Leanne Dzubinski, Biola University – Gender Bias

Measuring the invisible force of gender bias can be difficult.

Leanne Dzubinski, associate professor of intercultural education and study at Biola University, explores how to measure this phenomenon.

Leanne Dzubinski is Associate Professor of Intercultural Education in the Cook School of Intercultural Studies at Biola University. She teaches doctoral courses on education, leadership, and research methods for students working in multicultural settings. She completed her PhD in Adult Education and HROD at the University of Georgia. Her publications include studies of adult learning, online learning, qualitative research, women in leadership, and women in Christianity.

Gender Bias

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An increasing body of research is demonstrating that gender biases are both real and costly to organizations and to women leaders.  The problem is, to date, researchers have not been able to determine just how harmful or costly these biases are due to difficulties in comprehensively measuring this phenomenon.  The few tools that do exist tend to measure overt gender bias like harassment, the respondent’s own biases, or the respondent’s beliefs about gender bias in society. No existing instrument offers a comprehensive perspective of women leaders’ experiences with or perceptions of organizational- and individual-level gender barriers in the workplace.  That is where our research comes in.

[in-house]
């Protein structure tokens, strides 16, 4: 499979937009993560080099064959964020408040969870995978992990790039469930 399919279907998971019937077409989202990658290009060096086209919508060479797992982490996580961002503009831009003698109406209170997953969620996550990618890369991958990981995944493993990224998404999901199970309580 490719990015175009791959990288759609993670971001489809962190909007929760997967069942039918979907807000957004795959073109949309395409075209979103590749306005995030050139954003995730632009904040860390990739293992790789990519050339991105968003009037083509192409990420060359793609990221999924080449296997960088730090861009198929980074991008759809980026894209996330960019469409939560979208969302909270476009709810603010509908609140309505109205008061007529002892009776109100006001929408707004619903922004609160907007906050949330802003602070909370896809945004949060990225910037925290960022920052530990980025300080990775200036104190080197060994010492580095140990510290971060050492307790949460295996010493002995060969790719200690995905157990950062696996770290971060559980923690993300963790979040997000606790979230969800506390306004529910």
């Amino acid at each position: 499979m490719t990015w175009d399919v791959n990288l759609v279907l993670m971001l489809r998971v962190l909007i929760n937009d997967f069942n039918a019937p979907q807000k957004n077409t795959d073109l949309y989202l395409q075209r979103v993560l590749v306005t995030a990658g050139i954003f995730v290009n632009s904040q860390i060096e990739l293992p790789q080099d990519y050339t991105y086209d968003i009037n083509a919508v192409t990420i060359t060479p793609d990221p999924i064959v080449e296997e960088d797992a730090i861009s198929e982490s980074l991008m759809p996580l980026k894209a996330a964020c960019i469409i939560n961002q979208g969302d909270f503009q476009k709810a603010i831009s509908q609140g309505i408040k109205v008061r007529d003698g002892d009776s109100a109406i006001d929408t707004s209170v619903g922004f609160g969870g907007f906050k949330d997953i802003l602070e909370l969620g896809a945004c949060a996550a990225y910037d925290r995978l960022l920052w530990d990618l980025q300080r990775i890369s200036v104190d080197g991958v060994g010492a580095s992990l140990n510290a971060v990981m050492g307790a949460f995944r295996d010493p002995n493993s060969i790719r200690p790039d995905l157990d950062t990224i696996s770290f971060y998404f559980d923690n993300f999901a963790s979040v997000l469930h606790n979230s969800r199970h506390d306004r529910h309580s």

Using a sample of women in higher education, faith-based community organizations, healthcare, and law, my colleagues and I created and validated the Gender Bias Scale for women leaders.  This 47-item scale measures how women leaders experience 15 different aspects of gender bias like male culture, unequal standards, lack of mentoring, workplace harassment, and salary inequality, among others. With the scale, researchers and professionals now have a measurement tool that can be used in its entirety or in parts to assess specific gender barriers in different contexts, organizations, or sectors. 

Historically, one reason that efforts to understand gender bias have been hindered is the limited ability to evaluate the different aspects of such bias.  Now, our Gender Bias Scale accurately and reliably measures a full range of gender bias factors further allowing organizations to diagnose the amount and types of bias women perceive and experience. We sincerely hope that our scale will allow scholars to expand understanding of how gender bias is harmful to the health and well-being of women leaders and their organizations and, consequently, function as a catalyst for profound change.

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